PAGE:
The overall goal of the minisymposium is to identify and summarize current practices, limitations, and future developments as Julia experiences growth and positions itself in the larger HPC community due to its appeal in scientific computing. It also exemplifies the strength of the existing Julia HPC community that collaboratively prepared this event. We are an international, multi institutional, and multi disciplinary group interested in advancing Julia for HPC applications in our academic and national laboratory environments. We would like to welcome new people from multiple backgrounds sharing our interest and bring them together in this minisymposium.

In this spirit, the minisymposium will serve as a starting point for further Julia HPC activities at JuliaCon 2023. During the main conference, a Birds of Feather session will provide an opportunity to bring together the community for more discussions and to allow new HPC users to join the conversation. Furthermore, a number of talks will be dedicated to topics relevant for HPC developers and users alike.

Carsten is a postdoctoral theoretical physicist from Cologne, Germany, and a senior HPC consultant within the German National High-Performance Computing Alliance (NHR) at the Paderborn Center for Parallel Computing (PC2).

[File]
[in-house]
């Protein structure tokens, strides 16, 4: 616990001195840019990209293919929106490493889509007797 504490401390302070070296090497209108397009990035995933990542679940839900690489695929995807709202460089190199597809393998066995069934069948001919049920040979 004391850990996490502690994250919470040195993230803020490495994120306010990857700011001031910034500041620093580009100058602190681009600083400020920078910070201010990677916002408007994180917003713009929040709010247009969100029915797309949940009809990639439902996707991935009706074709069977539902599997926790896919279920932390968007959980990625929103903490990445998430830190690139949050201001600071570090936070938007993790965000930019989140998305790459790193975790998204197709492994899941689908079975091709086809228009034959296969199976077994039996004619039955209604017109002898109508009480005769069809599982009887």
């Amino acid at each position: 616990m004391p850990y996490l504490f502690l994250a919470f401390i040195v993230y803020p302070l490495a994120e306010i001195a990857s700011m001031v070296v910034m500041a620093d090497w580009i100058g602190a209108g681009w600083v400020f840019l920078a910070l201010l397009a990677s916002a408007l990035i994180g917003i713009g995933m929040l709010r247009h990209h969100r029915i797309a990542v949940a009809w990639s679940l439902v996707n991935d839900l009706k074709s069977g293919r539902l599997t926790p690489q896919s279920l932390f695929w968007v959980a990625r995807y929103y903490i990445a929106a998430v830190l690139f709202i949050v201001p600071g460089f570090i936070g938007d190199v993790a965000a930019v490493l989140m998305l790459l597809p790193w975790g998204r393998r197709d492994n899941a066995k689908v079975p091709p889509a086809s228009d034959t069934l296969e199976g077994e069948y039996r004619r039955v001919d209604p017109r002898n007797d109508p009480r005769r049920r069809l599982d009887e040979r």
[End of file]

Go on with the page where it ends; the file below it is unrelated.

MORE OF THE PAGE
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GPU computing and geo-HPC. Researcher at ETH Zurich, Switzerland.

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Computational Scientist and Responsible for Julia computing at the Swiss National Supercomputing Centre, ETH Zurich

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Michael is an interim professor (Vertretungsprofessor) for Computational Mathematics and research software engineer at the Applied and Computational Mathematics Research Lab at RWTH Aachen University, Germany. His research focus is on numerical methods for adaptive multi-physics simulations, research software engineering for high-performance computing, and scientific machine learning.

Johannes leads the Data area of NERSC's application readiness program (NESAP) for Perlmutter, and works with real-time and urgent computing users to improve the facility and system-level performance in of their workflows. He is acting as the liaison to several NESAP teams exploring new programing models and developing new functionality in the areas of performance portability, integrated research infrastructure, and the Superficility project.